From the Mayor's Office:
The purpose of PowerUp Pittsburgh is to accelerate the commercialization of tech innovation activities to create jobs, particularly in underserved neighborhoods around Pittsburgh. It is a collaborative strategy that will bring together a wide range of participants to ensure that community resources – research and innovation, grant funding, government policies, corporate and philanthropic dollars – are aligned to take commercialization activities from the Oakland hub to spokes across the city.
The strategy will include:
- The creation of PowerUp Pittsburgh, including a university-funded director position to coordinate the broad regional effort;
- The creation of a dedicated Director of Innovation position at the URA to serve as a liaison to innovation, technology, and new economy based companies;
- The formation of the Pittsburgh Innovation Economic Panel;
- Efforts to enhance tech transfer at the Universities;
- Coordinated regional applications to numerous federal programs;
- And an effort to leverage the Oakland technology economy with numerous physical incubation spokes in Pittsburgh neighborhoods, including a major spoke in Hazelwood.
From the Post-Gazette:
Mr. Ravenstahl said he envisions a "hub-and-spoke" system with research and entrepreneurship in Oakland -- the city's university and hospital corridor -- spilling into other neighborhoods. The initiative complements his efforts to extend a spate of residential and commercial development and other improvements, the so-called Third Renaissance, from Downtown into the neighborhoods.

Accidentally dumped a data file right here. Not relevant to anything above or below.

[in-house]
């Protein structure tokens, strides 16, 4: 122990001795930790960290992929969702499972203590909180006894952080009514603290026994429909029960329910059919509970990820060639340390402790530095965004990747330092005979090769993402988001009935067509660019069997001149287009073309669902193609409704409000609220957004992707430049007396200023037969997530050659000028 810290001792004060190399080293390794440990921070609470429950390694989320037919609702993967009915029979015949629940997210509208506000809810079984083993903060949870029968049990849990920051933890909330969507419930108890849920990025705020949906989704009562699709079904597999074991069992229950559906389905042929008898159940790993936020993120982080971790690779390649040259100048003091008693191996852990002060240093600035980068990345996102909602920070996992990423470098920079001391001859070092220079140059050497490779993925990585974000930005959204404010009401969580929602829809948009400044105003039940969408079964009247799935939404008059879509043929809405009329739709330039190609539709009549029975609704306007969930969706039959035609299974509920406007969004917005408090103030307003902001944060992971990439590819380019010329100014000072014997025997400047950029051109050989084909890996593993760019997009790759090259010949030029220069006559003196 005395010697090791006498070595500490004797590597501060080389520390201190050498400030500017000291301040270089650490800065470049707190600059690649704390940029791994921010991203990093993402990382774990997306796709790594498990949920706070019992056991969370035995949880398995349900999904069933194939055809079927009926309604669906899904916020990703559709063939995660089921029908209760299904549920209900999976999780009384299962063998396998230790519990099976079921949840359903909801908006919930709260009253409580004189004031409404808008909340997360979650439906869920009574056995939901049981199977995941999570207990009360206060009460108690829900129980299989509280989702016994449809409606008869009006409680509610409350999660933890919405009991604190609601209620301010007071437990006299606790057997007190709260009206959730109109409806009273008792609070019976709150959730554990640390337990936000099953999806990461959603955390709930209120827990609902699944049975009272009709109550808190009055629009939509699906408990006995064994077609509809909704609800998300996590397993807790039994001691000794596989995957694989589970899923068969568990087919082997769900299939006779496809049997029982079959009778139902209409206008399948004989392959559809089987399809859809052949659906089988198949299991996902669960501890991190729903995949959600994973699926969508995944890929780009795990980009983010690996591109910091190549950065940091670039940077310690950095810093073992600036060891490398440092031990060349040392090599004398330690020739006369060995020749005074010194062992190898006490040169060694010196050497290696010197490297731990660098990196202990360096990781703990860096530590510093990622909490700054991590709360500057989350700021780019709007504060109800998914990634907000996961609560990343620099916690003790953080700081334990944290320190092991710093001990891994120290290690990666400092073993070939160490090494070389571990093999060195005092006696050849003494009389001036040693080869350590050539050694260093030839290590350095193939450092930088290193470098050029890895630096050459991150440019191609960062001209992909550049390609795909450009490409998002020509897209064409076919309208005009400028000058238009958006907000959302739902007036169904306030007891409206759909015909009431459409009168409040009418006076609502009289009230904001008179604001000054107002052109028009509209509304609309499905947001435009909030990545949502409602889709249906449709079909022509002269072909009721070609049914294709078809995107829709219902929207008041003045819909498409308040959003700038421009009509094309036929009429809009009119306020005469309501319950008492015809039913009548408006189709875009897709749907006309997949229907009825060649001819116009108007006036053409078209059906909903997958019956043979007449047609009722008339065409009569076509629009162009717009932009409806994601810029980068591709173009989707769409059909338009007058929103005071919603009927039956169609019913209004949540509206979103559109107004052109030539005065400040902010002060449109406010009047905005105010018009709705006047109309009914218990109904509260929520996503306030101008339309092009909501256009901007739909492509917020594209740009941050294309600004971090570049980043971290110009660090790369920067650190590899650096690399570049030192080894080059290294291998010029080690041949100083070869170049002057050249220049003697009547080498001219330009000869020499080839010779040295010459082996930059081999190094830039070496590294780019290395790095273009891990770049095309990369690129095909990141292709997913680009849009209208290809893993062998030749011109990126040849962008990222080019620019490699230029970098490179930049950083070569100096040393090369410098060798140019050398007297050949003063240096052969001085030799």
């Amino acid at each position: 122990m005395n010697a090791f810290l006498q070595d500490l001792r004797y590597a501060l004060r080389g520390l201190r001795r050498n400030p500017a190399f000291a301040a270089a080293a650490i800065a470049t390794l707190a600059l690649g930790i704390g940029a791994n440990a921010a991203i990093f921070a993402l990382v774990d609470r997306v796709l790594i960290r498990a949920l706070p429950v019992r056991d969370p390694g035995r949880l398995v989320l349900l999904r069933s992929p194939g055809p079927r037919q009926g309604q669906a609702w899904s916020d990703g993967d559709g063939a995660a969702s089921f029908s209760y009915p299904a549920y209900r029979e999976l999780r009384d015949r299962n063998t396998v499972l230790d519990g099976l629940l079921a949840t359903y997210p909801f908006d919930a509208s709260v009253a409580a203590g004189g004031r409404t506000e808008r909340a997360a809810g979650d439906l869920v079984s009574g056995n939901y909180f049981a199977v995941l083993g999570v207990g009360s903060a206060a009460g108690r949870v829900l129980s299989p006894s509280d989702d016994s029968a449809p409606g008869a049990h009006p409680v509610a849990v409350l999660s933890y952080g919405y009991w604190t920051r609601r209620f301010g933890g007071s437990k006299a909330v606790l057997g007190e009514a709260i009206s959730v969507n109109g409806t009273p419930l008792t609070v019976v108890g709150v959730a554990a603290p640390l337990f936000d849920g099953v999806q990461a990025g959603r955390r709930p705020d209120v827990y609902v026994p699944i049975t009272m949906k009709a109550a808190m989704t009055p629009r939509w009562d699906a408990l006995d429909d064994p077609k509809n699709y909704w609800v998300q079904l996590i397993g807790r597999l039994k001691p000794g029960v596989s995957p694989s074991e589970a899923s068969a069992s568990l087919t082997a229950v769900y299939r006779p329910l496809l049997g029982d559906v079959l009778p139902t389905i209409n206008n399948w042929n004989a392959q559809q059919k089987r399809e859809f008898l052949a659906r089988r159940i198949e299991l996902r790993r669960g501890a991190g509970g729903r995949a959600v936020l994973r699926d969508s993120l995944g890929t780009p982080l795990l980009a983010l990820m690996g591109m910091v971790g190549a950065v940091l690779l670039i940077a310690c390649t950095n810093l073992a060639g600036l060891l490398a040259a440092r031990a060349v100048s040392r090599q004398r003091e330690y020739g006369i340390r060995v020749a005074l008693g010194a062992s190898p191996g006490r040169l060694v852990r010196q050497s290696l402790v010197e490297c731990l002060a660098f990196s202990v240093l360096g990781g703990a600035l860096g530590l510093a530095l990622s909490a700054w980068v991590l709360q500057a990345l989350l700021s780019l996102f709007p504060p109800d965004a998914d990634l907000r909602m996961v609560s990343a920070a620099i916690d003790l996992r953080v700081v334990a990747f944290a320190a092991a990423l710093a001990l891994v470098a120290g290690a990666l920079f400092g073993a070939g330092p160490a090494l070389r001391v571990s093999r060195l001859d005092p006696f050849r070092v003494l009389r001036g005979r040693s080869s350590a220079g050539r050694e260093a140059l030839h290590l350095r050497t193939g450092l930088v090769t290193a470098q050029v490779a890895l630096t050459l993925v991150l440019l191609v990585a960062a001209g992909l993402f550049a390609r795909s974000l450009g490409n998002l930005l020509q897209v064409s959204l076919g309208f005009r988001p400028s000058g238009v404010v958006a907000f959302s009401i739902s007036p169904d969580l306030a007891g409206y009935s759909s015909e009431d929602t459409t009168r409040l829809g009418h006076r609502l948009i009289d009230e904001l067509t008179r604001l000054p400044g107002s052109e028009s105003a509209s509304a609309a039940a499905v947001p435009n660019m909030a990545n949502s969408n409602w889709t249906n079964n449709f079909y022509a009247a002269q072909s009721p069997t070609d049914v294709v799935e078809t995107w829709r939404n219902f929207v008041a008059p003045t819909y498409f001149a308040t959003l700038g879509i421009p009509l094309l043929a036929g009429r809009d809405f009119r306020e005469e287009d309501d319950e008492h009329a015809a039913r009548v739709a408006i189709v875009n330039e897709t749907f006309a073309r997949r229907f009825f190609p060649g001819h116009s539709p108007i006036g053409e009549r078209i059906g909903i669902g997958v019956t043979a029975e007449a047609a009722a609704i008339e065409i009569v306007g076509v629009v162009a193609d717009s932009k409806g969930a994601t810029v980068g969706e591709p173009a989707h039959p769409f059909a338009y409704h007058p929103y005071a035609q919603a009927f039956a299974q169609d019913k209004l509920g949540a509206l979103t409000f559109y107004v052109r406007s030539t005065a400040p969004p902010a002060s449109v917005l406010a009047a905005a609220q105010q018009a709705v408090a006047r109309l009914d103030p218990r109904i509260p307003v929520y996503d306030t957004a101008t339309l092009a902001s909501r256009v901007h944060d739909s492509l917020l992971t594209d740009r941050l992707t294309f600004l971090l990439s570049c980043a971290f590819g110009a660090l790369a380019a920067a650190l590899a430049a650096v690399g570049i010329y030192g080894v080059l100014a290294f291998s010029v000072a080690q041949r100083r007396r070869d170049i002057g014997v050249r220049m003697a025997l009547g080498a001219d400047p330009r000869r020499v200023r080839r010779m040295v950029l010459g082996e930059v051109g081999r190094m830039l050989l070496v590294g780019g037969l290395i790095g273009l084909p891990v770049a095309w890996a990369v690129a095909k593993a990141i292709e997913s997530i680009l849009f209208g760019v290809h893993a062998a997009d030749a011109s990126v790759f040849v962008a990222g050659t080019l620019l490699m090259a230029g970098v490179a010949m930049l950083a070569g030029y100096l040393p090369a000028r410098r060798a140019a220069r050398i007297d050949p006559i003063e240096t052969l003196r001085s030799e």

From Essential Public Radio (formerly WDUQ):
William Generett, Executive Director of the Pittsburgh Central Keystone Innovation Zone, said Pittsburgh has done well recently. “One thing that disturbs me is how bad our African American population is doing here”, said Generett. “African Americans make up about 27% of the city’s population and our data shows this group is one of the poorest African American groups in the country. So a lot of our work today needs to be connecting the group to the benefits of the innovation economy.”It's my nature to be skeptical of things like this. I was skeptical of the Mayor's tech task force, launched with a lot of fanfare last December. I think that the last ten months -- even the launch of "PowerUp Pittsburgh" -- confirms that the skepticism was warranted. I won't be quite as critical here. I hope that something good comes out of PUP. But here are reasons to be skeptical -- again: